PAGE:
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Speech, Language and Aphasia


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Power point presentation on examination of a patient with Speech disorders and classification of Aphasia

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Speech, Language and Aphasia

  1. 1. SPEECH LANGUAGE PATHOLOGY & CLASSIFICATION OF APHASIA<br />Hello<br />Dr. S. Aswini Kumar. MD<br />Professor of Medicine<br />Medical College Hospital<br />Thiruvananthapuram<br />
  2. 2. Definitions:<br />Speech is a highly evolved function of the cerebral cortex<br />Speech is the human faculty by which thought processes are symbolically expressed<br />Speech is the vocalization form of human communication<br />It is based upon the syntactic combination of lexicals and names that are drawn from very large vocabularies (usually &gt;10,000 different words)<br />Each spoken word is created out of the phonetic combination of a limited set of vowel and consonant speech sound units<br />
  3. 3. Components of Speech<br />Speech is the mechanical function of one’s ability to communicate in oral language<br />It includes<br />Language production<br />Phonation and <br />Articulation<br />
  4. 4. Language<br />Language is the symbolization of ideas<br />Ist is the ability to convert thought in to comprehensive words<br />It consists of five parameters<br />Speaking<br />Hearing<br />Repeating<br />Reading<br />Writing<br />
  5. 5. Dimensions of Language<br />
  6. 6. Speech and Hemispherical Dominance<br />Speech is the function of cerebral hemisphere<br />It is undertaken by the dominant hemisphere<br />9 out of 10 human have right handedness<br />90% of human also have left hemispherical dominance<br />Rest 10% have left handedness<br />7 out of these 10% have left hemispherical dominance<br />3 out of the 10% have right hemispherical dominance<br />Thus 97% of human have left hemispherical dominance<br />Only 3% have right hemispherical dominance<br />It also means speech is a function of Left hemisphere in 97 out of 100 and right hemispere in only 3%<br />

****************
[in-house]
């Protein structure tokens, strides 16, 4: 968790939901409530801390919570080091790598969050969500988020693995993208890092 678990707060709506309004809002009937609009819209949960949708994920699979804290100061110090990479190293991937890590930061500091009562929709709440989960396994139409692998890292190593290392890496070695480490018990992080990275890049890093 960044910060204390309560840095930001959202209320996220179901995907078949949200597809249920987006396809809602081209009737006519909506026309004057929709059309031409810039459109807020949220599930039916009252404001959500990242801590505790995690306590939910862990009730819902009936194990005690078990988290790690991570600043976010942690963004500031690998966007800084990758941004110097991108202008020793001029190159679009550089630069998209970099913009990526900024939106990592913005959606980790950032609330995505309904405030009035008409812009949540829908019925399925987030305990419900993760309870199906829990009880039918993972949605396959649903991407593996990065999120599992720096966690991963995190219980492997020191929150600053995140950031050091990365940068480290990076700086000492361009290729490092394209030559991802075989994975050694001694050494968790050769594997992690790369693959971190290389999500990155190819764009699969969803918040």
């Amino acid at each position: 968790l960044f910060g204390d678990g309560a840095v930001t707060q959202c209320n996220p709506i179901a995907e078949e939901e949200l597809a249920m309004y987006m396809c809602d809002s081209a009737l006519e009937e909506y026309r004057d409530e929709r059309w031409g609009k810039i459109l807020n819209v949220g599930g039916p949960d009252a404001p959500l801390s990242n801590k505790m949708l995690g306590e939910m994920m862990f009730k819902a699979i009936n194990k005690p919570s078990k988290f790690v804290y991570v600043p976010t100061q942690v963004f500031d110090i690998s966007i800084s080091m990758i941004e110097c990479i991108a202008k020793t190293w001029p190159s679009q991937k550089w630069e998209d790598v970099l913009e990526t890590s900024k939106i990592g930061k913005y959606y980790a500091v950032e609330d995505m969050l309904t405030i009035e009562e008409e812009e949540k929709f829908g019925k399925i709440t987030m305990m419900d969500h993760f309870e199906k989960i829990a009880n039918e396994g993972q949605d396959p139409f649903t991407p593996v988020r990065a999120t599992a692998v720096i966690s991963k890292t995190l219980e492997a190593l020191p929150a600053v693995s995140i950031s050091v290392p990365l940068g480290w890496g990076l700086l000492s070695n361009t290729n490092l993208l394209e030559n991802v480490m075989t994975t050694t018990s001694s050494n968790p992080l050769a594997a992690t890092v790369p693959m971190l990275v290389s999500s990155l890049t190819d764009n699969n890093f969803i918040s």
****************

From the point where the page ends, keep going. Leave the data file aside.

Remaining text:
7. 7. Wernickes Area<br />The auditory comprehension of spoken speech takes place in the posterior end of the superior temporal gyrus<br />Karl Wernicke<br />German Neurologist<br />Identified it <br />Described the pathway<br />Connection to Broca’s area<br />Arcuate fasciculus<br />This area is neuroanatomically described as the posterior part of Brodmann area 22<br />
  8. 8. Broca’s Area<br />The motor area for spoken speech which is situated in the posterior part of the left inferior frontal gyrus<br />Peirre Paul Broca<br />French Sugeon<br />Described it in 1865<br />Two patients who lost speech<br />Autopsy done showed<br />Lesion in lateral frontal lobe<br />This area is neuroanatomically described as the posterior part of Brodmann area 44 and 45<br />
  9. 9. Conduction Area<br />Adeep, white matter tract, connecting the Wernickes area to the Brocas area<br />Also called arcuate fasciculus<br />Latin word<br />Curved bundle<br />Neural tract<br />Important in dominant hemisphere<br />Lesion  Conduction Aphasia<br />Repetition deficits arise following damage to the arcuate fasciculus of the dominant hemisphere <br />